IT IS going to be a long, difficult summer for European airlines; it may well be a bumpy couple of years. Last week, IAG, the parent firm of British Airways, Iberia and Aer Lingus, became the latest carrier to tell of its woes. It reined in expectations of growth in 2016 from 40% to around 15%. To be fair, the airline had warned immediately after the EU referendum that Brexit would likely hurt its profits, as doubts about the economy hit business travel and the resulting fall in the pound affected receipts when converted into euros. In that sense, IAG has merely confirmed its own suspicions.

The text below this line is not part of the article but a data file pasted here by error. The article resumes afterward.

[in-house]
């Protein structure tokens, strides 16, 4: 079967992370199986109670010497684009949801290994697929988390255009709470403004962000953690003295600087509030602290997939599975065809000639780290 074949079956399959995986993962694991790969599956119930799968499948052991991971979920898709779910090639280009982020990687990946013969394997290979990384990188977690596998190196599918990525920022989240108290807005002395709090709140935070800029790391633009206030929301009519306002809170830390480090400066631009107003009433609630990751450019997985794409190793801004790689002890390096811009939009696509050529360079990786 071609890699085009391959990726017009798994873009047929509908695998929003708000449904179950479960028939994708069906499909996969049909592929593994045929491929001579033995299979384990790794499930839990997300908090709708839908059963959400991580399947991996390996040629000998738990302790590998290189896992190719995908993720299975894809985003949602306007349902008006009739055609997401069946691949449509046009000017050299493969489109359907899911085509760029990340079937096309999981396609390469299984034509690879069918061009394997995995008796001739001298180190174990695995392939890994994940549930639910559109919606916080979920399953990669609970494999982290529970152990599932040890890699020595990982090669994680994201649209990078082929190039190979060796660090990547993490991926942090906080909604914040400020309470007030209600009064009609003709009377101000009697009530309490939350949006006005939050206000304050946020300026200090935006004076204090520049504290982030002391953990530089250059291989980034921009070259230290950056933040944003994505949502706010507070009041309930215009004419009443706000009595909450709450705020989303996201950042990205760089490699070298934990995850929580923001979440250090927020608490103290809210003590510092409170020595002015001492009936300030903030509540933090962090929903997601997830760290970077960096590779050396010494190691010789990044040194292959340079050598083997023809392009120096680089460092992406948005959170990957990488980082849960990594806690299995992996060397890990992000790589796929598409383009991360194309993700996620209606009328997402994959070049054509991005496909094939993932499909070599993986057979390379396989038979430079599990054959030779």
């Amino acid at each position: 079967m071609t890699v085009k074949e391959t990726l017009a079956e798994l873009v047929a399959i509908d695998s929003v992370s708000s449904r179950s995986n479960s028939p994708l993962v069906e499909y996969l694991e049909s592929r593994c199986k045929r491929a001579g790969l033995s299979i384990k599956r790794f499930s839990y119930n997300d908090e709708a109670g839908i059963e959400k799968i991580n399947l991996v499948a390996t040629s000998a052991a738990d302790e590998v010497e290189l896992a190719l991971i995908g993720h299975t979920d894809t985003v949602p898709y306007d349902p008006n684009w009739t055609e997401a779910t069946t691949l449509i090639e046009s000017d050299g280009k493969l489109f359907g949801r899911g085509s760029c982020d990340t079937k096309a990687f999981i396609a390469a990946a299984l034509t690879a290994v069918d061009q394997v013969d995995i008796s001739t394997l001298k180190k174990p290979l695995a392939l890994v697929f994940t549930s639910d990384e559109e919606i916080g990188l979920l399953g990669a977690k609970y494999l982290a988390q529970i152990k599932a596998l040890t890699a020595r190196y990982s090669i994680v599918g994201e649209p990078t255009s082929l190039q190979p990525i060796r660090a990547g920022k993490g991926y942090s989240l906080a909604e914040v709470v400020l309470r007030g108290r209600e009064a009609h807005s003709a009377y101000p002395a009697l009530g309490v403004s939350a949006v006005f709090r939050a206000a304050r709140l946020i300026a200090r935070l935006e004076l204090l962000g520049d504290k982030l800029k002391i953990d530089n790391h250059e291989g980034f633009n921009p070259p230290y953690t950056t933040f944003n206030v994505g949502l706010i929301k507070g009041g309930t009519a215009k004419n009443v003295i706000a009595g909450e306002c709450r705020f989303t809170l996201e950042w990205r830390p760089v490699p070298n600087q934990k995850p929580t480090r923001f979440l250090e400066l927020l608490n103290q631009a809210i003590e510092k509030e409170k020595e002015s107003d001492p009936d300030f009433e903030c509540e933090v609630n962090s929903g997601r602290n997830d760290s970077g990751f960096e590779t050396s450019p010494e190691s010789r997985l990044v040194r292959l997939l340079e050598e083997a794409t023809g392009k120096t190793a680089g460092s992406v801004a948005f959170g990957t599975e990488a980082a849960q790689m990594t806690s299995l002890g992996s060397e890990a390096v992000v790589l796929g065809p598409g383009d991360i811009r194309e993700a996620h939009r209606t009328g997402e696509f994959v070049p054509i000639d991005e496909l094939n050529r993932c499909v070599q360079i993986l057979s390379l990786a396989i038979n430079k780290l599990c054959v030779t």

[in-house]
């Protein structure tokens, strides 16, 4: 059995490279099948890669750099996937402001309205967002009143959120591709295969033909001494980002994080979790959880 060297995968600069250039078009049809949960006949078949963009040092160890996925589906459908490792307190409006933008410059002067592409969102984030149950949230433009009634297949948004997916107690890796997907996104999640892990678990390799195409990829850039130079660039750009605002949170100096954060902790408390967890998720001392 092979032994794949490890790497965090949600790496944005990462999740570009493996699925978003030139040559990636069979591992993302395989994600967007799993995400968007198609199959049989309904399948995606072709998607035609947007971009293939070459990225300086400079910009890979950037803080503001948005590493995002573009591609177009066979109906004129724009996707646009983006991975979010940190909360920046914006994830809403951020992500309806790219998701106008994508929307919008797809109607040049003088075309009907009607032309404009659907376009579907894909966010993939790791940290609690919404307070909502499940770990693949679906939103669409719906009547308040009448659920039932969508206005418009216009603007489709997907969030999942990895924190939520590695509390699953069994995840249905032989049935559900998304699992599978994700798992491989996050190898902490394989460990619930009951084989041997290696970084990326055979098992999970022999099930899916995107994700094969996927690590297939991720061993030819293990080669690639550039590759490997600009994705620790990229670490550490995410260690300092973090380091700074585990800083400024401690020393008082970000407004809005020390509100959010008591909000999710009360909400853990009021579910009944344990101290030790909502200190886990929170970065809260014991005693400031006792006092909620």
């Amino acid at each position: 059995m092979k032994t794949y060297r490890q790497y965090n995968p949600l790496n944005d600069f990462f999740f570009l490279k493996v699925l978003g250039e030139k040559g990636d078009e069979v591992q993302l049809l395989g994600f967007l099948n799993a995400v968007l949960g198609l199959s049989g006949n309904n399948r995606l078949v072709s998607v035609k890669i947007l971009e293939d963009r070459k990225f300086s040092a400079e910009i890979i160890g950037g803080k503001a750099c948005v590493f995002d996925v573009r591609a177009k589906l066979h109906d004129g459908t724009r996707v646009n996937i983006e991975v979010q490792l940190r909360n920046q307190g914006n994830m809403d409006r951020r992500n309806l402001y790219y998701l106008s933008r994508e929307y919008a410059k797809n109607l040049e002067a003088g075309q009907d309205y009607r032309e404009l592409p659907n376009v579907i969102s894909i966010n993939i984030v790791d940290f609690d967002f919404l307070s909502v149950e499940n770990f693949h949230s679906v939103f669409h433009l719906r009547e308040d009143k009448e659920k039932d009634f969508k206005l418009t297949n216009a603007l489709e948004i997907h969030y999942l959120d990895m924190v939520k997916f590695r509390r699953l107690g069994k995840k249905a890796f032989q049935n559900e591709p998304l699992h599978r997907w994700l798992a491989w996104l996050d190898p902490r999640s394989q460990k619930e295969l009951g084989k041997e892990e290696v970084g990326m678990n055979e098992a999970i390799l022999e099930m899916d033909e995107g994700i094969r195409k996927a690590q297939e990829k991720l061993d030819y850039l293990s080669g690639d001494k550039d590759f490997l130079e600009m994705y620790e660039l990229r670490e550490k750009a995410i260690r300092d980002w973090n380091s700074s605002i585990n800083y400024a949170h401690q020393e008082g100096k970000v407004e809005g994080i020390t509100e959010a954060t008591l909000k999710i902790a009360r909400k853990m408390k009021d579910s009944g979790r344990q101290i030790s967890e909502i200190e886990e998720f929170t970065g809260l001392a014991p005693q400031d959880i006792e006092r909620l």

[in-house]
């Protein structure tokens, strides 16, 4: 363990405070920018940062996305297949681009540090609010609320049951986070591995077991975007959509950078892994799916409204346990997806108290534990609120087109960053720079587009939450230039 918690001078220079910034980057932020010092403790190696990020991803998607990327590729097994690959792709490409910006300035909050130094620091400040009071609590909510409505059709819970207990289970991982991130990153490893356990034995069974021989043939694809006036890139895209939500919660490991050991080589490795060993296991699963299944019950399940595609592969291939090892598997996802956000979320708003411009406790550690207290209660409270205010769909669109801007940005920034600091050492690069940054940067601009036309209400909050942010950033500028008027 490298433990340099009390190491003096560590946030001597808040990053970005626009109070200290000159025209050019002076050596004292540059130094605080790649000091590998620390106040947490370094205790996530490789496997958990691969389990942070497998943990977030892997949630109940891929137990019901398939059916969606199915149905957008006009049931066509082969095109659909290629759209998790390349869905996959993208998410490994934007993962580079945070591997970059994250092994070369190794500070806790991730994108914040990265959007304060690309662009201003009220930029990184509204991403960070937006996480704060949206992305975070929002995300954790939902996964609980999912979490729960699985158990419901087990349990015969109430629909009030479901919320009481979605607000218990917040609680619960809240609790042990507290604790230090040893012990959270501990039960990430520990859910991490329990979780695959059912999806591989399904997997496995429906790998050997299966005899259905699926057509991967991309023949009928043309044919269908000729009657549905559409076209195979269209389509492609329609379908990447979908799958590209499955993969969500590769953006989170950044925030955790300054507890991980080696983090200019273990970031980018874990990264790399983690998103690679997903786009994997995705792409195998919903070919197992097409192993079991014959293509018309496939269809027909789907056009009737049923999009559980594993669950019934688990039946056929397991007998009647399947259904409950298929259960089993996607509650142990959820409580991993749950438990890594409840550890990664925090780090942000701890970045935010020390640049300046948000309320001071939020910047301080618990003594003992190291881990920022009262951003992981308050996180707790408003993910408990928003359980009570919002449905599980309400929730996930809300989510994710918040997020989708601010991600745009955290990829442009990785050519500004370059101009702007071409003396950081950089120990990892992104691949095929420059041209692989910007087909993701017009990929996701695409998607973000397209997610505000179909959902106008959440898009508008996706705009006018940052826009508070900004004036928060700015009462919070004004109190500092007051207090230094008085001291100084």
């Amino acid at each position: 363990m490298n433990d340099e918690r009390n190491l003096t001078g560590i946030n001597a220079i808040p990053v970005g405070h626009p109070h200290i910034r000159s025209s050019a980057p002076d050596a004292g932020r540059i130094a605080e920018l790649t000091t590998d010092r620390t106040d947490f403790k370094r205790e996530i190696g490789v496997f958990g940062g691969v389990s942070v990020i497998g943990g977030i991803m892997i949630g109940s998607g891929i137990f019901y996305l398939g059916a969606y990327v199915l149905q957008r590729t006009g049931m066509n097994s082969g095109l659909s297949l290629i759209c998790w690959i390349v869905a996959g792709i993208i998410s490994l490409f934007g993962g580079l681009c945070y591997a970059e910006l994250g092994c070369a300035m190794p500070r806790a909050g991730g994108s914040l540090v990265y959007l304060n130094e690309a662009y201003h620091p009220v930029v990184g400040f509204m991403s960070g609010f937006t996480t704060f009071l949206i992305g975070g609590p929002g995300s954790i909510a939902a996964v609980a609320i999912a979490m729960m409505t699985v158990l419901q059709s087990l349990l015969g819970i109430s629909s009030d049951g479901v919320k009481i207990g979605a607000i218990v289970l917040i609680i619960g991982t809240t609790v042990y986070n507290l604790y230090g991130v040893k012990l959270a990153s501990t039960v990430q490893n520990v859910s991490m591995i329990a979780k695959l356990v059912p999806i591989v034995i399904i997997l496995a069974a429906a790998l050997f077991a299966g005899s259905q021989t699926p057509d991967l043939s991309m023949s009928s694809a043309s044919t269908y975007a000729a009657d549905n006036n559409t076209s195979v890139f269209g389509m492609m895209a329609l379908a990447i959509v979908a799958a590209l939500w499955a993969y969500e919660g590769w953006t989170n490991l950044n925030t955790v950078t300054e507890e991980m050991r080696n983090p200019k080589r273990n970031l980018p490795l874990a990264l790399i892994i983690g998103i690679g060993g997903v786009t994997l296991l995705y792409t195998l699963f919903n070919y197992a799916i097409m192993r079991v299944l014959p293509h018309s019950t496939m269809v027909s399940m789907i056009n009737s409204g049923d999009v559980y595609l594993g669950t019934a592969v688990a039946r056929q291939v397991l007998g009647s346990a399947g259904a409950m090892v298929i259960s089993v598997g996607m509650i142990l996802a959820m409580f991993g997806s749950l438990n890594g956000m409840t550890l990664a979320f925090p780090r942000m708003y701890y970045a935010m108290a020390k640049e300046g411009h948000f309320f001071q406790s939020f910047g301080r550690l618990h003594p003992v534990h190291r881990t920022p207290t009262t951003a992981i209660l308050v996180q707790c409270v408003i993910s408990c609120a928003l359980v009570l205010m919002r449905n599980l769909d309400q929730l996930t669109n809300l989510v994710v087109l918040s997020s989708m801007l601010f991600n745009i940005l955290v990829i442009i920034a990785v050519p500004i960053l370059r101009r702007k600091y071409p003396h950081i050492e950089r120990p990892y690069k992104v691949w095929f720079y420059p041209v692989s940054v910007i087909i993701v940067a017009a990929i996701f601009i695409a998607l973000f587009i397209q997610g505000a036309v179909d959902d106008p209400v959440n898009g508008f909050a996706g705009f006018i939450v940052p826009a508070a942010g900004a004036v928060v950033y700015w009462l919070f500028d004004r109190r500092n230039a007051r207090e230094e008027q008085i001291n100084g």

IAG is not alone in the mire. Europe’s biggest airlines, including Lufthansa, Air France-KLM, easyJet and Ryanair, have already warned of the detrimental effect of not only Brexit, but also numerous terrorist attacks and the attempted coup in Turkey on the aviation market. That might be good for passengers: it is likely that carriers, in the short term at least, will decide to lower fares in order to fill their planes, rather than cutting capacity. And it is not only in Europe that prices are coming under pressure. In America, airfares are at…Continue reading